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Singing and Ice Cream Don’t Mix

Have you ever created a public disturbance? I have…twice. I’m not talking about some loud, crazy or even drunken event where I got arrested or anything like that. These “disturbances” were merely a mild, three-minute or so musical interruption in other people’s lives.

The first time it happened was when I was in 4th grade. We were on a school trip in Toledo, Ohio somewhere.

A few months previous to this trip, our entire class had performed Kenny Rogers’ The Gambler for our school recital. So on this trip, we’d gone to some restaurant–I think it was The Cracker Barrel–for dinner. The song came on over the loudspeaker and me being the kind of music lover I am, began to sing along with a friend sitting with me. The next table joined in, then the next, and by the end of the verse, I had the entire 4th grade class singing like it was a second recital. Afterward, the entire restaurant clapped loudly in appreciation for our providing them with a little dinner entertainment. I had a big smile on my face and I’ll always keep that fond memory of my childhood.

Unfortunately, the next time it happened, I wasn’t so lucky. I was a junior in high school and a bunch of us had just finished with the opening night of our school musical, Bye Bye Birdie. We’d gone to the local ice cream parlor to celebrate a great performance. Me still having the energy of our performance, I began to sing my part (I was in the orchestra pit) along with a friend who had one of the vocal parts. Again, I got the entire place going, each of us singing our selected part. We made it through most of the song when the owner suddenly stopped us and threatened that if we kept going, he’d kick us all out and we’d never be welcome there again. With a surprised look on my face, I looked around the establishment and realized, there were about 20 of us from the performance and only about 3 or 4 other customers, who, by the way, were smiling and enjoying our impromptu performance.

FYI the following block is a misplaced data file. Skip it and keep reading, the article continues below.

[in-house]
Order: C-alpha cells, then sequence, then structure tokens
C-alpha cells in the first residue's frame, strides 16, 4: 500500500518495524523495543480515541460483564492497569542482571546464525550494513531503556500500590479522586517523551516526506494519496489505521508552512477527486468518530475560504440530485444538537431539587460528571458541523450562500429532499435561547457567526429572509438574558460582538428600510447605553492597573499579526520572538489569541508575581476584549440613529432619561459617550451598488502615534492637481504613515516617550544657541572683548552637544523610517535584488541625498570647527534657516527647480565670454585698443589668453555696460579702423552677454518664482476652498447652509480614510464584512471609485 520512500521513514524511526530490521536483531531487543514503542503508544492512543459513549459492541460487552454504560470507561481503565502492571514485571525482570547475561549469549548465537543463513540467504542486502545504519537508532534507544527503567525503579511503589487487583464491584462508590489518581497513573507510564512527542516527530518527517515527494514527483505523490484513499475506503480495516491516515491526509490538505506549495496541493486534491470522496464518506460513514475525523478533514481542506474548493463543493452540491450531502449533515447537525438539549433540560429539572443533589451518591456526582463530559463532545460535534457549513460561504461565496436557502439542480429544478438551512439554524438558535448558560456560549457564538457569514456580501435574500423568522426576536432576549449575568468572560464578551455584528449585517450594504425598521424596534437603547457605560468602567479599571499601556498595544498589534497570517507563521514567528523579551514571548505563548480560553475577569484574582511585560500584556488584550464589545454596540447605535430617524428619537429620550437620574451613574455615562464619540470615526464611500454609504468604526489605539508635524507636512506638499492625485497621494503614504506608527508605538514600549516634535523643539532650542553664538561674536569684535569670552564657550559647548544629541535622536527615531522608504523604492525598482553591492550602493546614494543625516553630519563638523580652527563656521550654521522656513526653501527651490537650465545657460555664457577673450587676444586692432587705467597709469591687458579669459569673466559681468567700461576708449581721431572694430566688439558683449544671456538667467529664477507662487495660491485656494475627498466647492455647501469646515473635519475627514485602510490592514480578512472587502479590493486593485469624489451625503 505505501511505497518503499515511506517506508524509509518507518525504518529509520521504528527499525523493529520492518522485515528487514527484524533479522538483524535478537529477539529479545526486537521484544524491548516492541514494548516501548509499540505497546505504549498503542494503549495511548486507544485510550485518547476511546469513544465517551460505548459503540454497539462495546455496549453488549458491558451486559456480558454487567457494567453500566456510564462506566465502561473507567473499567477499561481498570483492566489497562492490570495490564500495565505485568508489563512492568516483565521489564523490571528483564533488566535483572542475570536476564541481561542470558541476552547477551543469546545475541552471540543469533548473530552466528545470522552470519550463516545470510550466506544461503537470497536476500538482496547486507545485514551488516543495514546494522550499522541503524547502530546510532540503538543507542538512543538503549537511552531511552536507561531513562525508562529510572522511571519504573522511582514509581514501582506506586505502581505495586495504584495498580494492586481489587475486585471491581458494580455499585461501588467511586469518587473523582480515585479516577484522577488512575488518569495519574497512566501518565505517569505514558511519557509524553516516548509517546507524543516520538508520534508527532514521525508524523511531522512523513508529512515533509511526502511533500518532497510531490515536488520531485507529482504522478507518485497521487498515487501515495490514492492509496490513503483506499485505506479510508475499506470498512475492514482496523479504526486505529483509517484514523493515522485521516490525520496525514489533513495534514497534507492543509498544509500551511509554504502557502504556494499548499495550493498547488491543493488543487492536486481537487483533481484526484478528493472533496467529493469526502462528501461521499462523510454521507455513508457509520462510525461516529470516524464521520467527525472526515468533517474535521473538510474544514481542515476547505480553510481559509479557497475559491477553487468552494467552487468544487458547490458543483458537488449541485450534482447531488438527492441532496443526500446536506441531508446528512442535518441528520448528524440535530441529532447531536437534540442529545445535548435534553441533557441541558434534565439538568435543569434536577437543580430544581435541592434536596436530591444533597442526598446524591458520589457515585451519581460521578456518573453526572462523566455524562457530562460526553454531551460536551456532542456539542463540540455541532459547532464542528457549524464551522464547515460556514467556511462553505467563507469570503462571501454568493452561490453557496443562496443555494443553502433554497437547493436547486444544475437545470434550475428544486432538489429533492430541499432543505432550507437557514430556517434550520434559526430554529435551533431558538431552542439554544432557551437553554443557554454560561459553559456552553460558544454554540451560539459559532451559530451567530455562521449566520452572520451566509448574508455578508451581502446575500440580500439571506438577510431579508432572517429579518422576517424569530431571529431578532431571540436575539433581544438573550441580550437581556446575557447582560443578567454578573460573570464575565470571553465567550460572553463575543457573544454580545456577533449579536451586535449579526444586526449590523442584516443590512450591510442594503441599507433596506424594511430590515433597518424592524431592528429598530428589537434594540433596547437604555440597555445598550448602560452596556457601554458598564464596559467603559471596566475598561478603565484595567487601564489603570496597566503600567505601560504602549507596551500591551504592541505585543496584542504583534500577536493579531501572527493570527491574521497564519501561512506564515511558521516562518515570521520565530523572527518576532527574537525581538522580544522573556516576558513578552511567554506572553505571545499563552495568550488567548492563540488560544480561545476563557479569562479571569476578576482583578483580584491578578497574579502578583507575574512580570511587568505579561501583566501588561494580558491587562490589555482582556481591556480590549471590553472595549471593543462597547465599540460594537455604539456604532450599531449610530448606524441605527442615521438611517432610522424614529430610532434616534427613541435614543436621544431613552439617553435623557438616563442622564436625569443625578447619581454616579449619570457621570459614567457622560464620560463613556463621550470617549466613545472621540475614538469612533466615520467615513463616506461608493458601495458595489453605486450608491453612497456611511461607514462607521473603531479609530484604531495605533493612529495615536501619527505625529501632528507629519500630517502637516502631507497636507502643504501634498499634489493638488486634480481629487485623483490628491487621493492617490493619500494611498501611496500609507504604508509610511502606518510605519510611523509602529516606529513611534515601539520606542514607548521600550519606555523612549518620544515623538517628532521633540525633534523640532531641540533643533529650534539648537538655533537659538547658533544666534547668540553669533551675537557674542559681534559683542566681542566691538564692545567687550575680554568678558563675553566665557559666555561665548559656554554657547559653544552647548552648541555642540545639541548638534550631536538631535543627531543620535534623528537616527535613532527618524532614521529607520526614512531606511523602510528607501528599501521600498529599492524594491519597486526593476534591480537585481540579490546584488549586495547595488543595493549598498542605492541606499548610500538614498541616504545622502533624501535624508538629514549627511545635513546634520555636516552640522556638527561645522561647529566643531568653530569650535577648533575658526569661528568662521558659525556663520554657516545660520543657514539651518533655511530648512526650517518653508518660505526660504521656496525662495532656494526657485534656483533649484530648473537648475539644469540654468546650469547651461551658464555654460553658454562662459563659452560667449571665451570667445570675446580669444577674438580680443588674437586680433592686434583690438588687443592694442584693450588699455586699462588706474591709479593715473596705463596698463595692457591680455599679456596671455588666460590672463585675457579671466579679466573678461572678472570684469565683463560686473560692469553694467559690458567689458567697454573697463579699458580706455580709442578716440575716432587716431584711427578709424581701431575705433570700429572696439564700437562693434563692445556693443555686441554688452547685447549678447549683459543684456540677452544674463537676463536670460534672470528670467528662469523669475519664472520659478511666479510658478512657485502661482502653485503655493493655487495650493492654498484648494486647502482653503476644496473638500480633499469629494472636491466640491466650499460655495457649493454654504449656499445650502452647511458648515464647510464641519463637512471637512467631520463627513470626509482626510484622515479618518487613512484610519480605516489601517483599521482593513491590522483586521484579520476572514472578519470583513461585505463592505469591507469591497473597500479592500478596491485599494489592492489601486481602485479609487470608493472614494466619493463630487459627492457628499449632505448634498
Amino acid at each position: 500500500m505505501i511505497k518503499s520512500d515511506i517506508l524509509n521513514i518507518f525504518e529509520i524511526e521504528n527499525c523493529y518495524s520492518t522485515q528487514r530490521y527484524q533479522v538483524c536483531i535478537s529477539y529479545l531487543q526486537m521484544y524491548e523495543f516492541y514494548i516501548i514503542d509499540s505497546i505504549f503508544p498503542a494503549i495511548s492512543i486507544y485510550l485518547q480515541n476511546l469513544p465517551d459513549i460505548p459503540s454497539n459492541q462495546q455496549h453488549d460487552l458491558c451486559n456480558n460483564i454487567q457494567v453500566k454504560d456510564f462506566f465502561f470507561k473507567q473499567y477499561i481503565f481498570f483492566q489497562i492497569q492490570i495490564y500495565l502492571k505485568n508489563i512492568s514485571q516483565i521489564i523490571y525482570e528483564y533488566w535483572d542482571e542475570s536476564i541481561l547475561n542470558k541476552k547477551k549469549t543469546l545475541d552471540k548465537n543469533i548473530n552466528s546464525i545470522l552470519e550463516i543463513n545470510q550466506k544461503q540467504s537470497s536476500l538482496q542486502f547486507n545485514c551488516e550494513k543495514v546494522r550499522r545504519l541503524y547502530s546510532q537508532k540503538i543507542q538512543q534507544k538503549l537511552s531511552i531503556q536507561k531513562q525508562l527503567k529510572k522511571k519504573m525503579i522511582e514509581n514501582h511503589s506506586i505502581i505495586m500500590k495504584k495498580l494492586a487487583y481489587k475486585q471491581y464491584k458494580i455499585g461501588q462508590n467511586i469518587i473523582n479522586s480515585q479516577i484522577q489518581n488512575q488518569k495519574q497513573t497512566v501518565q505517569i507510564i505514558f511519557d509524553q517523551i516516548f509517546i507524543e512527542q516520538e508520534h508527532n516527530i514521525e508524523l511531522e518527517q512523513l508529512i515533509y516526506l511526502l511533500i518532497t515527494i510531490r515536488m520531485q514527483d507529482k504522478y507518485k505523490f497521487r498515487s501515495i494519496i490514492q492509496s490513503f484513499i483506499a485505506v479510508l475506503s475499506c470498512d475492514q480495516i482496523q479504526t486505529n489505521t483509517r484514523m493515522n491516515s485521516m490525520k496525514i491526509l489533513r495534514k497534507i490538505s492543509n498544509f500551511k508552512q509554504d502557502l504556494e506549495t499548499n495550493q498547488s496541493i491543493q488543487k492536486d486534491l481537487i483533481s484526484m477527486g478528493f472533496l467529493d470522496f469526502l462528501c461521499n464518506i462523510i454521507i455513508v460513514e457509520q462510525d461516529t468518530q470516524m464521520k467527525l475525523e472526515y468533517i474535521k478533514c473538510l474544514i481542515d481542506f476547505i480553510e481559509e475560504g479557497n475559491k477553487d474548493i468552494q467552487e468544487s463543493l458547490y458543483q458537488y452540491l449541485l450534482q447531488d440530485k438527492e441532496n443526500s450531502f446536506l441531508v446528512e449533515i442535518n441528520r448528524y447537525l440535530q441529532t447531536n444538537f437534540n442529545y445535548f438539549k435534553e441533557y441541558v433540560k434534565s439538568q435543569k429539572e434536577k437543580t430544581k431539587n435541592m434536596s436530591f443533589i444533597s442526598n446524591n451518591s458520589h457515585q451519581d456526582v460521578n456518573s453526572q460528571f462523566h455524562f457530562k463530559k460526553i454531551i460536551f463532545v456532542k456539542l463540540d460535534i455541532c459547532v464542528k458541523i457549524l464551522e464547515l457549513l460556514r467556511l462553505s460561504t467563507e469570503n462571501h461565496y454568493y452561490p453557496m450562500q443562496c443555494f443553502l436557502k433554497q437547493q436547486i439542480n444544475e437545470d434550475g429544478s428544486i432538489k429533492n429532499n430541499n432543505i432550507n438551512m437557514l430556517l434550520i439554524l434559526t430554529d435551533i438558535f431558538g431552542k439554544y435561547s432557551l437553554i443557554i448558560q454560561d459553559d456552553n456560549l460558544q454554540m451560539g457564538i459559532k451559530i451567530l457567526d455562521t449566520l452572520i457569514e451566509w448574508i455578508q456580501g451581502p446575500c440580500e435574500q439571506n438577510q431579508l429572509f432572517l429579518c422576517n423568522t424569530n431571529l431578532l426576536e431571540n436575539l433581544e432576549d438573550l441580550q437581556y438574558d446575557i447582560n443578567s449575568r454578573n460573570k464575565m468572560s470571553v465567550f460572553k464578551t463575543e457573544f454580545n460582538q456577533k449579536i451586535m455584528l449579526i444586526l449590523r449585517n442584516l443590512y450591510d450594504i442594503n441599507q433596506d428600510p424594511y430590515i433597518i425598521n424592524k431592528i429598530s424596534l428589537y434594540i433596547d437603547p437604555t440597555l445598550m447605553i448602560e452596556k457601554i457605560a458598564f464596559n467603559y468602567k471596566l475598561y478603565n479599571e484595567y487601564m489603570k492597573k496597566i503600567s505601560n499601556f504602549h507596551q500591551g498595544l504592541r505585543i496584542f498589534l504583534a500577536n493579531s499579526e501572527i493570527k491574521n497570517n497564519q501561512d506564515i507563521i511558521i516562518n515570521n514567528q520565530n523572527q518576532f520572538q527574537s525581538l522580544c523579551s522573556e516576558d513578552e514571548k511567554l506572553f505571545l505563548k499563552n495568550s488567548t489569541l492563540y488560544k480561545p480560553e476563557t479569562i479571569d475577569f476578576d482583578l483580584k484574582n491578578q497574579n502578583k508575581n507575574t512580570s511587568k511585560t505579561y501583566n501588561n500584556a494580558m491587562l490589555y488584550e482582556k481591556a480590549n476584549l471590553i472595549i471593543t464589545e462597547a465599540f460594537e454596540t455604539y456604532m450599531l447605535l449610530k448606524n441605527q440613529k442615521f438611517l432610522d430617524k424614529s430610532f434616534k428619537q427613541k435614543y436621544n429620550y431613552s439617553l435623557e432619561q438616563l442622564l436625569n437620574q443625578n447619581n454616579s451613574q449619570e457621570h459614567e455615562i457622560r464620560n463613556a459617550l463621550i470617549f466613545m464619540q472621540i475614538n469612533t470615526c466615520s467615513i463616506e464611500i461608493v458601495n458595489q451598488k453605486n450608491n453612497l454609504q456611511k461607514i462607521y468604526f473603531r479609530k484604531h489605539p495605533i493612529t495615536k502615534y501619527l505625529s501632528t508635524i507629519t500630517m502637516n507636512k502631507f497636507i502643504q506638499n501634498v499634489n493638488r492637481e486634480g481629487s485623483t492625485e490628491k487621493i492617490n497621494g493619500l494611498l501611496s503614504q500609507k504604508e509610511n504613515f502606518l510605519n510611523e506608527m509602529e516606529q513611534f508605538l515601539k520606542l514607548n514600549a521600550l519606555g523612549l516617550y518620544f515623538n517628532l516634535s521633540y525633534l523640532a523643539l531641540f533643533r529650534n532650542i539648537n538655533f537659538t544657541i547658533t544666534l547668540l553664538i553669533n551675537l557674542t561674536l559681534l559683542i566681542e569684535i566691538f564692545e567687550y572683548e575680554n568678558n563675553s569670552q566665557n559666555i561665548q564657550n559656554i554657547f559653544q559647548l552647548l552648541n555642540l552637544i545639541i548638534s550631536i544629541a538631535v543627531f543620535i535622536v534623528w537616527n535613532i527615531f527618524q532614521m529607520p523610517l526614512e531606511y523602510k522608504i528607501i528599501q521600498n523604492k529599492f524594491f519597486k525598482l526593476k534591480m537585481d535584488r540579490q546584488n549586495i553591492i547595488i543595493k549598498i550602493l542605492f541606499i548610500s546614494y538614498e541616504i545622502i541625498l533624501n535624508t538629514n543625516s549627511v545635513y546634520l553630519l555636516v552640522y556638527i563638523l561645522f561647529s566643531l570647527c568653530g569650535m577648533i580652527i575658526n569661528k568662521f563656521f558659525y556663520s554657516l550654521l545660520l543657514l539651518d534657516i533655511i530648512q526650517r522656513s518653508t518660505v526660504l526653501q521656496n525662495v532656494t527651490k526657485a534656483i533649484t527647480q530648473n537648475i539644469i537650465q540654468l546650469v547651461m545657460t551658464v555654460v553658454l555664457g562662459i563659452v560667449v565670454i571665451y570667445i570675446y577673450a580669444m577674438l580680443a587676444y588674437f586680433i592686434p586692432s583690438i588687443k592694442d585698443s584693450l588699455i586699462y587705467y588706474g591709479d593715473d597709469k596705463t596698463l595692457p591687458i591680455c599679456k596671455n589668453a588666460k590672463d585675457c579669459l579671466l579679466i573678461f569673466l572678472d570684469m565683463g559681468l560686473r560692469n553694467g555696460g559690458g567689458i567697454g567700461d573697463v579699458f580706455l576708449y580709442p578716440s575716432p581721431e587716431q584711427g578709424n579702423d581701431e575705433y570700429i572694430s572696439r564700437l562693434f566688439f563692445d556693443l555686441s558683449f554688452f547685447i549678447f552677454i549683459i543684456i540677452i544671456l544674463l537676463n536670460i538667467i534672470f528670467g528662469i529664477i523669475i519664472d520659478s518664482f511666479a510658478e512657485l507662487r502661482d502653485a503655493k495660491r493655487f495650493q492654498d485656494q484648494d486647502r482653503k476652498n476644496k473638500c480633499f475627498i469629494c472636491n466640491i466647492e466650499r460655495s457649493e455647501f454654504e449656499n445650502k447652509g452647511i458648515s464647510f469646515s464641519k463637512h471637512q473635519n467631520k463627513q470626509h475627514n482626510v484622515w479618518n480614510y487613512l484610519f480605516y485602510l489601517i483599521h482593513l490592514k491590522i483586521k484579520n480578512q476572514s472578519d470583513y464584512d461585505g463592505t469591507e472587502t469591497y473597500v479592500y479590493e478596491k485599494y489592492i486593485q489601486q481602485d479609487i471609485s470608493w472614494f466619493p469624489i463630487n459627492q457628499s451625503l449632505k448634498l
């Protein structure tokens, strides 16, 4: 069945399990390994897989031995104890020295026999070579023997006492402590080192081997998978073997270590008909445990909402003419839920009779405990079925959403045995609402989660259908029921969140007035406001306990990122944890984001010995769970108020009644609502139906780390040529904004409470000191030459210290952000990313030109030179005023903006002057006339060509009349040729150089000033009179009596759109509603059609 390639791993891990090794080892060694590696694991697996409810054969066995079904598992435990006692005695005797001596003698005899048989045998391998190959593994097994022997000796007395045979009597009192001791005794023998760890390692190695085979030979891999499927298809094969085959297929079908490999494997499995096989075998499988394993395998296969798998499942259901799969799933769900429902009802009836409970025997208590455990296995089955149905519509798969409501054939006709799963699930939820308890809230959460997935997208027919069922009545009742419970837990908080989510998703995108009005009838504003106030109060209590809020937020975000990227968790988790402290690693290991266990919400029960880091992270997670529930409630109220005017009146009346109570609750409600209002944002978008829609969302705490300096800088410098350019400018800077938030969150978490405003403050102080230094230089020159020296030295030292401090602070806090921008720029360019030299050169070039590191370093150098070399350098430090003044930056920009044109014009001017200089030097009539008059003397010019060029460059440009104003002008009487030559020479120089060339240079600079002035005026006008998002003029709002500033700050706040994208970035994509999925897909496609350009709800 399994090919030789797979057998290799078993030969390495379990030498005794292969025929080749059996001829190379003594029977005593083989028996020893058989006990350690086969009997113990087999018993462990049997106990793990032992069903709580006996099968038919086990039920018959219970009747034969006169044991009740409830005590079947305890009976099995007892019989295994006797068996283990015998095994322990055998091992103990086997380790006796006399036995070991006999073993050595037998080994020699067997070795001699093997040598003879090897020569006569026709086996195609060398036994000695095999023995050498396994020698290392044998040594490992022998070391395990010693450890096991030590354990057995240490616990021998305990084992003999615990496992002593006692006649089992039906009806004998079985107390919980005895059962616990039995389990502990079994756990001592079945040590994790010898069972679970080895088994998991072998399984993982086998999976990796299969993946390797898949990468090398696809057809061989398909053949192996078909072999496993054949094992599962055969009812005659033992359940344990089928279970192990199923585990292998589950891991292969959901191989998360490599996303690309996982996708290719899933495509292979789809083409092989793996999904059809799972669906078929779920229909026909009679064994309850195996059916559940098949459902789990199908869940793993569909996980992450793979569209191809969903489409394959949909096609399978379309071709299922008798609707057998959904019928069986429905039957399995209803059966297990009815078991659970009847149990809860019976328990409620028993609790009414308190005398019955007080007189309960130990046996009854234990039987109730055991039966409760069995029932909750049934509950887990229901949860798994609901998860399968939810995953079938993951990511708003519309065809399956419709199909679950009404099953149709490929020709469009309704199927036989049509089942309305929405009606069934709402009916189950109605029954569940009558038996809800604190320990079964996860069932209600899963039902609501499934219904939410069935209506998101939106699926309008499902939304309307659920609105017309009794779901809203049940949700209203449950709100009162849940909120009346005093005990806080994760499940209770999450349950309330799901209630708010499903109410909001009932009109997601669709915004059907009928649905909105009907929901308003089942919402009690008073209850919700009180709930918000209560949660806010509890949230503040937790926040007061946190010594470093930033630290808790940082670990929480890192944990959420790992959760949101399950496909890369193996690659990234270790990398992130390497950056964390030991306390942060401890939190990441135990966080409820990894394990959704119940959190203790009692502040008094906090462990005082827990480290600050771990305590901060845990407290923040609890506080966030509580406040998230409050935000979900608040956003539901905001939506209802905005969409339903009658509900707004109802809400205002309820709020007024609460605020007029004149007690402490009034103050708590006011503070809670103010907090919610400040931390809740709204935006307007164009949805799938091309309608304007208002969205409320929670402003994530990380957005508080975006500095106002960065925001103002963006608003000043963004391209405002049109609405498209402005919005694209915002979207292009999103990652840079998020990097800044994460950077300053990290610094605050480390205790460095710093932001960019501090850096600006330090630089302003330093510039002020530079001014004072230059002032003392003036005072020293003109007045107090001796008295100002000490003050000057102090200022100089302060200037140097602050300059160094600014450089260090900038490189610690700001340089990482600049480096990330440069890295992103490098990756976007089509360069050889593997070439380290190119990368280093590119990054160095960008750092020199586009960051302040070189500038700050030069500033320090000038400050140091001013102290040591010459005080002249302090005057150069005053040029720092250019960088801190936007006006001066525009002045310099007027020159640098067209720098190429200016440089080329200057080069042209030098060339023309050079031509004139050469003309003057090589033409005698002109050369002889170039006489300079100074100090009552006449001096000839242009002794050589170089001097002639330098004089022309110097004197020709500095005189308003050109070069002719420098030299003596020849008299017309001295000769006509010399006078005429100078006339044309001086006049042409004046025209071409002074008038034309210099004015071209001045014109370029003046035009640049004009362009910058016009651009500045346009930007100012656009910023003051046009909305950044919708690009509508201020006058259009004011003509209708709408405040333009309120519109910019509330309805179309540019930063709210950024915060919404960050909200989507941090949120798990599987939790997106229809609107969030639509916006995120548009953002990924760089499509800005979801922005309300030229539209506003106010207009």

What really shocked me is the owner of the ice cream parlor was willing to alienate a good part of his customer base because he was annoyed at our singing and having a good time. He was willing to lose multiple, repeat business FOR LIFE from 20 kids and probably two other families just because we were making a little bit of noise. I just can’t help thinking that if he had let us go for just the few minutes we were feeling enthusiastic, like the restaurant did when my 4th grade class did The Gambler, we would have had a much better experience with his establishment. I mean, it really sucks because it wasn’t like we caused a riot or anything! We were just having a good time and sharing those good feelings with everyone around us. From then on, though he didn’t lose my business, every time I got ice cream there, I always thought of the ice cream parlor owner as “that mean guy who doesn’t like kids.” I guess he didn’t know when to fold ‘em!

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  1. I always wonder about business owners (especially in the food and restaurant industry)who aren’t friendly. What are they thinking?
    I remember being a waiter years ago at a place in Detroit called Art Newvoe’s. It only lasted a year despite having great reviews. One day a customer was eating lunch with his family and asked the owner how much the awning on the front window cost (it was pretty cool – orange and had a cool design). The owner, without hesitating, said “That’s none of your business and I’m not going to talk to you about the expenses of running this place.” And then he walked away.
    The guy look very surprised and said “ok, whatever” and finished his meal and left. He obviously never came back.
    I wasn’t at all surprised when I heard the place closed 5 months later.

    Posted by: Clayton | May 2, 2007

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Sunday, December 17, 2017